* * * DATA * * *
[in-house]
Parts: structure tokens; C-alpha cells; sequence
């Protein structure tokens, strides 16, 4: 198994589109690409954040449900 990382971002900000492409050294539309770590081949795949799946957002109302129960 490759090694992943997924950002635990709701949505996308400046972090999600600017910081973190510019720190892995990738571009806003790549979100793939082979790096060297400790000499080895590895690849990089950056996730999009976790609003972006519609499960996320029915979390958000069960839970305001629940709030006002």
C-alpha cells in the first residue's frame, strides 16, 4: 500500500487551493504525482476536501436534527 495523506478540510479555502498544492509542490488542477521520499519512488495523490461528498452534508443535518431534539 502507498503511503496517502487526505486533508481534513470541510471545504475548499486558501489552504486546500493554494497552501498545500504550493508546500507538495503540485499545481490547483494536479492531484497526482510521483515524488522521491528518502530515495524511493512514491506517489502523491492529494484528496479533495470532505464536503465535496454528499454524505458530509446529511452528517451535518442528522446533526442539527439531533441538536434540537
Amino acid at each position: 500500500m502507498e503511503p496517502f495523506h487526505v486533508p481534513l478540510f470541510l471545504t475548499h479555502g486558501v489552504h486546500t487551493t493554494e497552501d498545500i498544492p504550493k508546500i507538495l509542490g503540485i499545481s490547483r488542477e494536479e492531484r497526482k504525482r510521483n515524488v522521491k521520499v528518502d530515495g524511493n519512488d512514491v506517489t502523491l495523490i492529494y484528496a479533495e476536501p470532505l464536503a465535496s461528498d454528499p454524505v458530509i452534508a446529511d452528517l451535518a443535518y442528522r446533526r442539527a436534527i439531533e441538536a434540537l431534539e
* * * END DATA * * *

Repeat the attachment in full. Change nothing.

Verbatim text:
[in-house]
Parts: structure tokens; C-alpha cells; sequence
């Protein structure tokens, strides 16, 4: 198994589109690409954040449900 990382971002900000492409050294539309770590081949795949799946957002109302129960 490759090694992943997924950002635990709701949505996308400046972090999600600017910081973190510019720190892995990738571009806003790549979100793939082979790096060297400790000499080895590895690849990089950056996730999009976790609003972006519609499960996320029915979390958000069960839970305001629940709030006002």
C-alpha cells in the first residue's frame, strides 16, 4: 500500500487551493504525482476536501436534527 495523506478540510479555502498544492509542490488542477521520499519512488495523490461528498452534508443535518431534539 502507498503511503496517502487526505486533508481534513470541510471545504475548499486558501489552504486546500493554494497552501498545500504550493508546500507538495503540485499545481490547483494536479492531484497526482510521483515524488522521491528518502530515495524511493512514491506517489502523491492529494484528496479533495470532505464536503465535496454528499454524505458530509446529511452528517451535518442528522446533526442539527439531533441538536434540537
Amino acid at each position: 500500500m502507498e503511503p496517502f495523506h487526505v486533508p481534513l478540510f470541510l471545504t475548499h479555502g486558501v489552504h486546500t487551493t493554494e497552501d498545500i498544492p504550493k508546500i507538495l509542490g503540485i499545481s490547483r488542477e494536479e492531484r497526482k504525482r510521483n515524488v522521491k521520499v528518502d530515495g524511493n519512488d512514491v506517489t502523491l495523490i492529494y484528496a479533495e476536501p470532505l464536503a465535496s461528498d454528499p454524505v458530509i452534508a446529511d452528517l451535518a443535518y442528522r446533526r442539527a436534527i439531533e441538536a434540537l431534539e